Canvas (seated- Tanner Medding) and Artist (Steve Satta) photo courtesy of Iron Crow Theatre Company
Canvas (seated- Tanner Medding) and Artist (Steve Satta) photo courtesy of Iron Crow Theatre Company

Sound Designer Jessye Black and Lighting Designer Alex Lawson work in tandem to create brilliant storm effects. Black and Lawson bring the perfect combination of storm sound effects radiating through the prison-like cell of a tattoo room; flickering lights with rumbling thunder all timed out to the perfect bolt of lightning. Black also incorporates strange sounds for the scene changeovers, just enough to throw the audience off-kilter when they think they’ve found a sense of serenity or peace, or even just balance.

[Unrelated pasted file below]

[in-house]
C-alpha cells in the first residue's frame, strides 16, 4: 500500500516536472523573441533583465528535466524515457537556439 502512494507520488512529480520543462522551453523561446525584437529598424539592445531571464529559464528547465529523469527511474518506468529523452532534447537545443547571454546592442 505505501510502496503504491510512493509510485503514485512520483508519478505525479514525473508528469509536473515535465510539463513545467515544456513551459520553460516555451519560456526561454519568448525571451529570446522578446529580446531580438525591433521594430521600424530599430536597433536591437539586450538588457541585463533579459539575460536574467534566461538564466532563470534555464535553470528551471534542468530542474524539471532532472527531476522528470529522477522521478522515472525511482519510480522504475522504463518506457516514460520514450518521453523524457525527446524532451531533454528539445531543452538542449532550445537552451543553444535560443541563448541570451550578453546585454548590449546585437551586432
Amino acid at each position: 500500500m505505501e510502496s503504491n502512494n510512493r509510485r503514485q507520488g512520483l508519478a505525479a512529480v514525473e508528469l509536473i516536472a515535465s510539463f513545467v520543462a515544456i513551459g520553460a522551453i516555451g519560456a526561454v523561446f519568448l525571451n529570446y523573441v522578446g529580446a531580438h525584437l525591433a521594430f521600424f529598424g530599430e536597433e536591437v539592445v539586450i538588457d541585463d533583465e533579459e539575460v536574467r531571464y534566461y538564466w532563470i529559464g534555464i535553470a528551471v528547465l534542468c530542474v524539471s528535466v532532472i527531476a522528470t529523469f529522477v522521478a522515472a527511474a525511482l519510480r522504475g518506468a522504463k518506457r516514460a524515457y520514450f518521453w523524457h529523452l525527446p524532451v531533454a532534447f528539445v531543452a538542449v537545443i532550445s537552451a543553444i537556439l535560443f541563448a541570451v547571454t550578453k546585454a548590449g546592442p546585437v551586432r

Costume Designer Nick Horan draws the differences between Canvas and Artist in the same way that Mork finds these parallels in her set design. Making the Artist never have more than dingy black and white colors Horan creates the polar opposite with Canvas; brightly colored paint-stricken jeans with an eye-popping glorious purple jacket toward the end. These augment the traits of their personalities where Canvas is lively not yet having had the life beat out of him and Artist is defeated, down-trodden and confined to the solidarity of his prison. The creative team on the whole does an exceptional job of smacking symbolism into their design work and bringing it forthright to the audience’s attention.